Toronto GO Transit train (Photo: Korneel Luth/Pixabay)

CANADA: The use of hydrogen traction is not being included in the reference concept design for the enhancement of Toronto’s commuter rail network, after transport agency Metrolinx concluded that the technology would not achieve the desired objectives.

Metrolinx is planning to spend C$75bn on metro, light rail and commuter rail projects, including expansion and electrification of the GO Transit commuter rail network. The objectives of the rail programme include increasing services to run throughout the day, lowering operating costs and reducing reliance on carbon-based energy sources.

Citing recent advances in hydrogen technology, in 2017 Ontario’s Ministry of Transportation commissioned Jacobs Engineering Group, Ernst & Young Orenda Corporate Finance and Canadian Nuclear Laboratories to study the possibility of using fuel cells as an alternative to around 680 track-km of conventional electrification.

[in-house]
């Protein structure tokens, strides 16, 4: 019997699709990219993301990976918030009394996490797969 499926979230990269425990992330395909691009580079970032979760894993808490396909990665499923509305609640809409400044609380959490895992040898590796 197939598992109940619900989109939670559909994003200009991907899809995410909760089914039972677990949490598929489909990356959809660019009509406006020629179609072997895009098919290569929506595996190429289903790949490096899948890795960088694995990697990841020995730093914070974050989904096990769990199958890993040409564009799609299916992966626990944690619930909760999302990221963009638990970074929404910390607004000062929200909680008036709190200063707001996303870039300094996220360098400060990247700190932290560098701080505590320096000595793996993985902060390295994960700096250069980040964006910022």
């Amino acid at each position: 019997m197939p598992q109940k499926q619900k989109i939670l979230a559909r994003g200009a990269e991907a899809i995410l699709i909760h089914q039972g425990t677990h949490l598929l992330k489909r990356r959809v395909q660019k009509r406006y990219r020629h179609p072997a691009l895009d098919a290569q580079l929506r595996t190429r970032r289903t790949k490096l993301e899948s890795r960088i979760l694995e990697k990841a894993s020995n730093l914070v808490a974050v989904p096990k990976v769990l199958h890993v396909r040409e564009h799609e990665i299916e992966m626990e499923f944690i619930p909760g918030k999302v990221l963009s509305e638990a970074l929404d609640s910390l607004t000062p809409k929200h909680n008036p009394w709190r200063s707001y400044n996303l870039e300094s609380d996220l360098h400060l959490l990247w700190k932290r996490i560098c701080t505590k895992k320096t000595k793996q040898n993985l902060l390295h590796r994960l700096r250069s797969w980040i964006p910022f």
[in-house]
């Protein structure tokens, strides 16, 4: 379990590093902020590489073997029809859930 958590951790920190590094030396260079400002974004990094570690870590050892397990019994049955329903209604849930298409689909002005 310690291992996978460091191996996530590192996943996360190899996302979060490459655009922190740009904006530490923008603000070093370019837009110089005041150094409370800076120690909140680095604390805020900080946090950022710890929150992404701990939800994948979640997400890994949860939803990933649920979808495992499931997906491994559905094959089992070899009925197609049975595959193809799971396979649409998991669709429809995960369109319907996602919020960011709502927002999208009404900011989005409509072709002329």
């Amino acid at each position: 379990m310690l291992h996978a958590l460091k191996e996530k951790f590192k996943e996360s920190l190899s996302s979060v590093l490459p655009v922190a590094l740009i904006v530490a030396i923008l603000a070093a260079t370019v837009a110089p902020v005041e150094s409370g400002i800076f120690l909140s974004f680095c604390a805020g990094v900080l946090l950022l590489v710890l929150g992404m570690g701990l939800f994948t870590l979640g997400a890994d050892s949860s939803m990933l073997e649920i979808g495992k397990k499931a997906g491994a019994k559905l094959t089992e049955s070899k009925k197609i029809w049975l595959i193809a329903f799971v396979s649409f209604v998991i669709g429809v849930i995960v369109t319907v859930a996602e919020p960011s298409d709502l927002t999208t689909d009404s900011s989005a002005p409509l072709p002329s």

Open to innovation

‘It is important that we be open to pursuing and studying innovative technologies as we build our network’, Metrolinx spokesperson Anne Marie Aikins told Railway Gazette International on March 3. However, the study had found that ‘hydrogen technology has not yet been operationalised at the scale of our network and there are questions that remain unanswered at this point regarding fuel production, storage and transport as well as refuelling.’

The rail expansion project is being procured through a multi-year process, with bidding scheduled to close in early 2022. It will be up to the bidders to propose technology that can meet the service requirements set out in the reference concept design.

‘The successful proponent team will be responsible for selecting and delivering the right trains and infrastructure’, Aikins explained. ‘For example, teams may suggest opportunities to include a hydrogen pilot in their bid.’

She noted that ‘as we prepare our corridors and infrastructure for GO expansion we have been ensuring there is adequate room for overhead electrification infrastructure.’